PC makers: Intel CPU shortages are here to stay ... for six months

If it's not one DRAM thing, it's another


Canalys Channels Forum 2018 As Intel battles to get on top of CPU shortages that have plagued its business in recent times, the world's largest computer makers are hunkering down for six months of tight supply.

A surge in Windows 10 PC refreshes, demand from cloud infrastructure builders and Apple, coupled with struggles to produce 10nm silicon has caught Intel short, so to speak.

Talking at the Canalys Channels Forum in Barcelona today, HP CEO Dion Weisler described the situation as "unfortunate when any key component goes into shortage".

"Last year it was DRAM and the year before that we had the fire, and there were battery shortages, and the year before that we had a DRAM shortage," he said.

"There's always something in this industry, at the moment it happens to be chips from Intel, and I think that affects sub scale partners more than it affects larger partners."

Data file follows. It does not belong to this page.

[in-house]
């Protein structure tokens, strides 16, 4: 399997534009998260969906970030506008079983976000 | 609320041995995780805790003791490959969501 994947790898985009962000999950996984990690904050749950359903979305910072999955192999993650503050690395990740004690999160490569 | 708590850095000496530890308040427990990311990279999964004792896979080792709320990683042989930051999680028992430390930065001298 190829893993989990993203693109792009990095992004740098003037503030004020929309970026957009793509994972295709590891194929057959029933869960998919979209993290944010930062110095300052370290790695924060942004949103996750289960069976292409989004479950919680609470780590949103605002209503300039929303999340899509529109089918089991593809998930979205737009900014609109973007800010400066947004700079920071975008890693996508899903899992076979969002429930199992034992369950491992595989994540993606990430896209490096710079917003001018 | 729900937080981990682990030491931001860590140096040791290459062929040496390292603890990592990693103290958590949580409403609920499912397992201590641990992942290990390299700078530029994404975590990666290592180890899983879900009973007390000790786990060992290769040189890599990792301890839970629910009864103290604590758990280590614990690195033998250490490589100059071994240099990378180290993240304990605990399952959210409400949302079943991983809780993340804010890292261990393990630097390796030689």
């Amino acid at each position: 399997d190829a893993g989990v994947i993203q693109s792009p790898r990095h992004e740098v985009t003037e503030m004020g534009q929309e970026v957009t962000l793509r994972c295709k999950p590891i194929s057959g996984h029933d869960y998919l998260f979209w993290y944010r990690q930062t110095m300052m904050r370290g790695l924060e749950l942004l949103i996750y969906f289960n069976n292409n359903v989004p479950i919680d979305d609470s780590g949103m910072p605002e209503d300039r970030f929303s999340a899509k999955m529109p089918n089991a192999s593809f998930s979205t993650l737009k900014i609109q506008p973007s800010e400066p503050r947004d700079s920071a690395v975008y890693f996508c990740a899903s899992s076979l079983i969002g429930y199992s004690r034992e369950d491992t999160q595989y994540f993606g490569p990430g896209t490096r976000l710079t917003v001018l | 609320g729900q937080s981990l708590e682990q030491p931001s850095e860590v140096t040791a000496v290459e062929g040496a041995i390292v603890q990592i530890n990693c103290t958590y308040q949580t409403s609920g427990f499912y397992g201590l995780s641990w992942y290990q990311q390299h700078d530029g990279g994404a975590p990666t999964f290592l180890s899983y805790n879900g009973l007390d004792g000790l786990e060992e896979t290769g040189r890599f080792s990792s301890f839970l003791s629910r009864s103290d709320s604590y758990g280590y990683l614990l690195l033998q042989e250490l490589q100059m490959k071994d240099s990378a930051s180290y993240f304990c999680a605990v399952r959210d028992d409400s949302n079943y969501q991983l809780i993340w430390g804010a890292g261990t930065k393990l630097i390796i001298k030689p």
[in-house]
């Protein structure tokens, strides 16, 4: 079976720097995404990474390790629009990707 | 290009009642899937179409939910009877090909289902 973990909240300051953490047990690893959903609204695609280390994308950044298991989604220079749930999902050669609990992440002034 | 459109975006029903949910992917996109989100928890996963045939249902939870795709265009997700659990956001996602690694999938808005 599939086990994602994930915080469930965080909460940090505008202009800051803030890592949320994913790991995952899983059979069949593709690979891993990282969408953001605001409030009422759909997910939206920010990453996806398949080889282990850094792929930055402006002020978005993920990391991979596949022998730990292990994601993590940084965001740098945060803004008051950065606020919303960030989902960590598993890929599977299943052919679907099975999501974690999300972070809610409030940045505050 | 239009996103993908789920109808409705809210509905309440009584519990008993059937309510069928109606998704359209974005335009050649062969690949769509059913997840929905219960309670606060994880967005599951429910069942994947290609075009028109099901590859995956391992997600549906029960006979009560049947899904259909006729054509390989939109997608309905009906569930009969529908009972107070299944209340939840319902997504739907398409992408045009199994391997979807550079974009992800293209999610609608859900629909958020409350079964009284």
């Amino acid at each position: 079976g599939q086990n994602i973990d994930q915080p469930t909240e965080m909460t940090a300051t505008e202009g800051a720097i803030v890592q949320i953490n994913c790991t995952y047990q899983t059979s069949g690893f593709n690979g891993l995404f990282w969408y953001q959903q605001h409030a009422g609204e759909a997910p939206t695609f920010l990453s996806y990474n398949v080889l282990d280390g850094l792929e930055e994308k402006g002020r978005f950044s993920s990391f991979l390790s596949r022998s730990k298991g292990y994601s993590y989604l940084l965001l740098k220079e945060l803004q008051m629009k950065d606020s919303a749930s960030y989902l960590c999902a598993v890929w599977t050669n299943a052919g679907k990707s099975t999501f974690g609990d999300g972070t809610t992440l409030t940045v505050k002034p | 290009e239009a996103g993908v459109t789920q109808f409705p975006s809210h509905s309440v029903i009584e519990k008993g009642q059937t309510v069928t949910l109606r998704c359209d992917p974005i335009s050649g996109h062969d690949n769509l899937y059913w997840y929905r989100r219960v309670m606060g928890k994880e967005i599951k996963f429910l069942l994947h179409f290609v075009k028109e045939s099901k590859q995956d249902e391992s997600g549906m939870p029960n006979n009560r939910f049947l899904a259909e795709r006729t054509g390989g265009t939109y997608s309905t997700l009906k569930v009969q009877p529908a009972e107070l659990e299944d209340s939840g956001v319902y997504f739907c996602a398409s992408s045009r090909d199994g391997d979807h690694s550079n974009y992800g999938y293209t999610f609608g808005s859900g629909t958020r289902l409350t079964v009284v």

Weisler said the shortages will be likely for "the next six months" but added "AMD has got a fantastic portfolio. They are really strong now".

silicon wafer

Intel boss admits chips in short supply, lobs cash into the quagmire

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Lenovo COO Gianfranco Lanci said PC vendors with less scale and buying powers will be "suffering more than us".

"It's going to be in my opinion probably for the next six months," he told the audience. "I agree that AMD is going to be a good alternative in terms of performance, it's a good alternative in terms of supply."

Intel's CFO and interim CEO Robert Swan last month wrote a letter to reassure customers that Chipzilla would be able to be able to meet demand, prioritising production of Xeon and Core processors to serve "high-performance segments" of the market.

He admitted, however, that "supply is undoubtedly tight, particularly at the entry-level of the PC market".

With memory prices dropping, Canalys CEO Steve Brazier said that, overall, the price of computer should stay flat – unlike AMD's share price, which has more than doubled this year to over $27.

"This quarter AMD will achieve its highest share of PC sales for more than a decade and probably of servers too," said Brazier. "Intel is short, AMD has a more advanced product line, the market is moving to AMD, and they are going to have an awesome quarter and that's why the share price has gone so high." ®

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